Not overruled or negatively treated on appealinfoCoverage
Court of Appeal of Louisiana, Second CircuitMay 10, 1995
655 So. 2d 594 (La. Ct. App. 1995)

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No. 26954-CA.

May 10, 1995.


Smith, Martin, Schneider, Shields Mott by Graymond B. Martin and Craig A. Boudreaux, New Orleans, for appellant.

William R. Coenen, Dist. Atty., Johnny R. Boothe, Asst. Dist. Atty., Winnsboro, for appellee.


Ranger Insurance Company, surety on defendant Glen McCart's bail bond, appeals a judgment forfeiting its $30,000 bond. For the reasons expressed, we affirm.

Factual and procedural background

McCart was indicted by a Franklin Parish grand jury on 34 counts of felony theft and unfair trade practices. Bond was originally set at $100,000, but on February 4, 1991 the district court reduced it to $30,000 on the ground that McCart's "available cash" should be preserved for the victims of the crime, not for cumulative bonds.

At the time, McCart was also under indictment in federal court for securities violations, and in 13 other Louisiana parishes. As president, chairman and majority stockholder of ALIC and related securities companies, he had allegedly sold unregistered securities and misrepresented them, primarily to elderly investors.

With this reduction, on February 4 McCart posted bond. The printed text of the bond has a blank for "surety" in which "Ranger Ins. Co. Ron Adcock Bail Bonds" is handwritten; however, on the signature lines, the surety is listed as "Ron Adcock Bail Bond," the mailing address is Ron Adcock's Rayville post office box, and the agent is listed as "Ronald E. Adcock." Attached to the bond is Ranger's power of attorney in favor of Ronald E. Adcock. This does not provide Ranger's address but it does list the "power number." The district attorney sent Ron Adcock Bail Bonds timely notice, by certified mail, of McCart's arraignment scheduled for September 25, 1991.

This was necessary because the bond itself did not fix the arraignment date. The notice requirement formerly appeared in La.C.Cr.P. art. 337; since a 1993 amendment, it now appears in art. 344 B. La. Acts 1993, No. 834.

McCart did not appear. A note to this effect was placed in the court minutes, judgment of bond forfeiture was rendered against McCart and Ron Adcock Bail Bonds, his sureties in solido, and formal notice of forfeiture was mailed to Ron Adcock, at the address written on the bond, on October 2. This notice recites the power of attorney number but is neither addressed nor sent to Ranger.

Seven months later, McCart was called for another arraignment; proper notice was again sent to McCart and Ron Adcock under former art. 337. Again, McCart failed to appear. This time, notation was made in the court minutes of May 5, judgment was rendered against McCart and Ranger, his sureties in solido, and notice of forfeiture was sent to Ranger's address in California on May 6, 1992. The same power of attorney number is cited at the top of the notice.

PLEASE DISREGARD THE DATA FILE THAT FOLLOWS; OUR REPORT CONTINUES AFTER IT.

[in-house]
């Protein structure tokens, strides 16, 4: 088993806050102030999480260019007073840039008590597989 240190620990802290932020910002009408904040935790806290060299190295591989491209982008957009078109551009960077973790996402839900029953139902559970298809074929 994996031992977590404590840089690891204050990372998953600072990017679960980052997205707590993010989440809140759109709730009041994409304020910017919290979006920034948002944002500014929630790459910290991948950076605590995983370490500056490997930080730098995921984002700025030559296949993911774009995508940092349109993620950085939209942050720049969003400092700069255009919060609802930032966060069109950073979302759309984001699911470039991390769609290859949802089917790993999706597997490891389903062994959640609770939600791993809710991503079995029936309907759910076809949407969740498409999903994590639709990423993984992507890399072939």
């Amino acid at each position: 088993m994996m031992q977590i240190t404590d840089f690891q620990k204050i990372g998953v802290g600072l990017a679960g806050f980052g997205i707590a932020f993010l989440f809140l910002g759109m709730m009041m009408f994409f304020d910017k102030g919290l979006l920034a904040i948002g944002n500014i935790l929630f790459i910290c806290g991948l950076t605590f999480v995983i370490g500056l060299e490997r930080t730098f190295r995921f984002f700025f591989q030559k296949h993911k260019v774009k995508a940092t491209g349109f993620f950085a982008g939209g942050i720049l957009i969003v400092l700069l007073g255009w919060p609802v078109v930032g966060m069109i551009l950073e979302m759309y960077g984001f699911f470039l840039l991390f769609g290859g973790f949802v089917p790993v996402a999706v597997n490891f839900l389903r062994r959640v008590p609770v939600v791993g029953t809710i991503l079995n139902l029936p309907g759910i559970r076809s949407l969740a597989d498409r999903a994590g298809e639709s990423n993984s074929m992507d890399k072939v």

Ranger filed a motion on May 11 to set aside the first judgment of bond forfeiture, alleging it was null because it was not rendered against, and without notice to, Ranger. A second motion, filed June 25, 1992, alleged that the second judgment of bond forfeiture was null because notice of the first forfeiture was sent to the agent only. In support Ranger cited the statutory provision that if notice is not properly sent to the surety within six months of the judgment of forfeiture, the surety's obligations are discharged. La.R.S. 15:85 A.

The district court denied Ranger's motions, finding that the surety was not prejudiced by the State's actions in that Ranger was the party responsible for not providing its address on the bond or the power of attorney, as required by statute. Ranger suspensively appealed the May 1994 judgment of bond forfeiture.


Forfeiture of bail bonds is regulated by La.R.S. 15:85. At the time of McCart's failure to appear, the pertinent portion of this statute provided:

The statute was later amended by La. Acts 1993, No. 834, effective June 22, 1993.

(1)(a) If at the time fixed for appearance such person fails to appear and answer when called, the judge, on motion of the district attorney, upon hearing of proper evidence, including notice or attempted notice to the defendant and the surety, * * * shall forthwith enter a judgment decreeing the forfeiture of the bond and against such person and his sureties in solido for the full amount thereof. After entering the fact of such failure to appear in the court minutes, the clerk of court shall promptly mail notice of the forfeiture, which shall include the power of attorney number used to execute the bond, to the surety on the bond whose address is on the face thereof and shall execute an affidavit of the mailing, and place it in the record. A copy of the notice also shall be mailed to the agent of the surety who posted the bond. Mailing the notice to the agent alone shall not constitute compliance with this Section. Failure to mail the proper notice within six months after the entry of the forfeiture shall release the surety from all obligations under the bond. (emphasis added)